Understanding the male perspective
Recently I was involved in an all too familiar exchange with a lady on Facebook. The topic was about how women are treated as sex objects in our society and I pointed out that men are also objectified as “success objects”.
This lady was in her final year of a University degree studying something along the lines of gender studies but she had not once been introduced to the idea that men could also be objectified by society too, she had never thought of the concept of a success object, where men are only valued for their status or what they can do for other people, not valued just for being whom they are.
Anyway, it got me thinking about perspectives and the way we see the world based mostly on our own experience of it and that reminded me of an old Indian fable.
Touching the Elephant
In the story, a group of blind men are touching different parts of an elephant to try to describe the creature. As each only touches a single part, they each disagree about the nature of an elephant.
This young woman was like one of the blind men in the story, yes, she knew what the elephants legs feel like with their thick, rough skin, but she didn’t know what the hard tusks feel like, and as she had not thought to venture around to other parts of the animal, her subjective experience was not giving her the full story.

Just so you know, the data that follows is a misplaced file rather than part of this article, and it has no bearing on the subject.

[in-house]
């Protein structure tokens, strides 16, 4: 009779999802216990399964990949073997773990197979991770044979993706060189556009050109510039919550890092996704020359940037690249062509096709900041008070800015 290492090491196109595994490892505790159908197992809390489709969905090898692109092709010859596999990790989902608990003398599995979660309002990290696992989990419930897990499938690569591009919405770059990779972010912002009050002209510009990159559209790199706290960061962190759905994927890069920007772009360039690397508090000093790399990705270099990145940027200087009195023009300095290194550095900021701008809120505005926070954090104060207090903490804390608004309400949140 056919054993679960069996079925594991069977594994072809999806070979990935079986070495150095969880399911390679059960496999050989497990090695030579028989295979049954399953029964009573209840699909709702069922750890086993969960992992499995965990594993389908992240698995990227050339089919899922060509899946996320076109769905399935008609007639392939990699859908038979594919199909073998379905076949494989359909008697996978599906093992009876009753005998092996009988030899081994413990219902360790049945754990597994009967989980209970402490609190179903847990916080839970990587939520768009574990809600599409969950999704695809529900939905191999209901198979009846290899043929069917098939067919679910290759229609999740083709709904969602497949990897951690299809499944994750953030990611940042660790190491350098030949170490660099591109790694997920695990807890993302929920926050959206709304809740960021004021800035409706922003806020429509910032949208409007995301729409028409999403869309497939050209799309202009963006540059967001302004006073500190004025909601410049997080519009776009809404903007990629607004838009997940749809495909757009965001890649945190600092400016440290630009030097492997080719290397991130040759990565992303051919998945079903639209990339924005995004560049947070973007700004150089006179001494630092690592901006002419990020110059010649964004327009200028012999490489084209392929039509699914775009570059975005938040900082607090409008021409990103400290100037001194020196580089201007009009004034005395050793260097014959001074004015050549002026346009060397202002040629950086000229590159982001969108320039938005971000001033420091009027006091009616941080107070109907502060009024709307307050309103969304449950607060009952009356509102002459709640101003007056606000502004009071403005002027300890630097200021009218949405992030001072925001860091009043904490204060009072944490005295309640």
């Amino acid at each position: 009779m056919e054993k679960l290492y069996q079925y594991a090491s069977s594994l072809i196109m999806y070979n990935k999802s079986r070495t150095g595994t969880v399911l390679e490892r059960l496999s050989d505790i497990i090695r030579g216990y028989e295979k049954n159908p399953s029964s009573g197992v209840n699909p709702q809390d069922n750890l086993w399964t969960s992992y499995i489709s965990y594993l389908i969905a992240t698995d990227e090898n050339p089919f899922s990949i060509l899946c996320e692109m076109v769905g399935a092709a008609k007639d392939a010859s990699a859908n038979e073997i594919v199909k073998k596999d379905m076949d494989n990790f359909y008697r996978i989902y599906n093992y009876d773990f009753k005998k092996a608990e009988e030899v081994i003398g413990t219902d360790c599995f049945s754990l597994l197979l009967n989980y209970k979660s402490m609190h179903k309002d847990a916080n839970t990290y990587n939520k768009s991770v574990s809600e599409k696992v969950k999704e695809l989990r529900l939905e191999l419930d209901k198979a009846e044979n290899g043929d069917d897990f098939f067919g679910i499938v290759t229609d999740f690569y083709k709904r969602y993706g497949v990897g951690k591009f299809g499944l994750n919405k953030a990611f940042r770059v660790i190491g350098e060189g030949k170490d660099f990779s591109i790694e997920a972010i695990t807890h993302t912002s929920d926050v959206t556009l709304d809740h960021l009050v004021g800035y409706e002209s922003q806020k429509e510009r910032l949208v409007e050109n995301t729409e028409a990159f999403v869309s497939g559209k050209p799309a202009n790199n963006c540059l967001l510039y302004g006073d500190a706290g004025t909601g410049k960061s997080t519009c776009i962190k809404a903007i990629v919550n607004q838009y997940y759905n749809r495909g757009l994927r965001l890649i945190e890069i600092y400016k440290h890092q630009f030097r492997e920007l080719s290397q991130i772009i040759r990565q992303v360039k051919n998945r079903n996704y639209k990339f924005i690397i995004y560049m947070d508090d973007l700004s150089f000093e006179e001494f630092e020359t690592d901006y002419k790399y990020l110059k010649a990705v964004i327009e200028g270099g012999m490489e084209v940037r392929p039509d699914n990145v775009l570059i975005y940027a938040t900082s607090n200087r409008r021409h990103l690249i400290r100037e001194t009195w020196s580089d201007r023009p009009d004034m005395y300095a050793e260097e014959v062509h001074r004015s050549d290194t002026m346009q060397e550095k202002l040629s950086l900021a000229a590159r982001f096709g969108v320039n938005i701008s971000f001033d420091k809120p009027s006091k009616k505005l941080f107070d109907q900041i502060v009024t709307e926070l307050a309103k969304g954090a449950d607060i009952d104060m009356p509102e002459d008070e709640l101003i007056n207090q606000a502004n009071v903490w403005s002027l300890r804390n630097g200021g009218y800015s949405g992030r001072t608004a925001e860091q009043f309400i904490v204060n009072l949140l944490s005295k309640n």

A bees tale
I have a slightly different analogy for the experience of men and women in our culture, equally animal based.
Consider the plight of a queen bee. The queen bee spends all her life building her hive and laying eggs. She doesn’t get to experience what it is like to go foraging nice flowers. She is a slave to her biology, laying egg after egg, day after day. She would love to be one of the worker bees that got to leave the hive and explore.
But what of the worker bee? From his perspective he’s also a slave to biology. He works all day, trying to find the sweetest nectar to bring back for the queen and if anybody should try to attack his hive, without a moments hesitation, he will defend it and his queen with his life.
Who is really worse off? Is it the worker bee or the queen? Perhaps it’s both? Perhaps they’re just bees doing whatever they need to do in order to survive. Perhaps neither role is easy but the contribution each makes, in their own unique way, is essential for the species as a whole?
The extravagant Peacock
Tim Goldich also has a good analogy, he gives the example of the Peacock and the Peahen. A Peacock has radiant, extravagant plumage and he struts around with aplomb trying to woe a mate.
The Peahen, well, she’s a much plainer, drab bird. To her, it may look like the Peacock has a much better life but his vibrant plumage requires energy and effort to maintain. It slows him down, making him an easy target for predators whilst she escapes.
If you liked Tim’s video above, please visit his YouTube channel for other great videos or consider buying his book, Loving men, Respecting women on Amazon. I highly recommend it!
The future: Seeing the male perspective too
Over the last hundred years, I think we have become more aware of the female perspective and the disadvantages women sometimes face but now we need to start listening to men about their perspectives too, then maybe we can meet somewhere in the middle, appreciating the strengths and weaknesses of both sexes, and building a society where all lives matter.
That is what I would like to see over the next 20 years, and with films like Jessie Jaye’s The Red Pill, and sympathetic MPs like Phillip Davies being vocal on men’s issues, maybe, just maybe, we’re starting to turn the corner![/raw]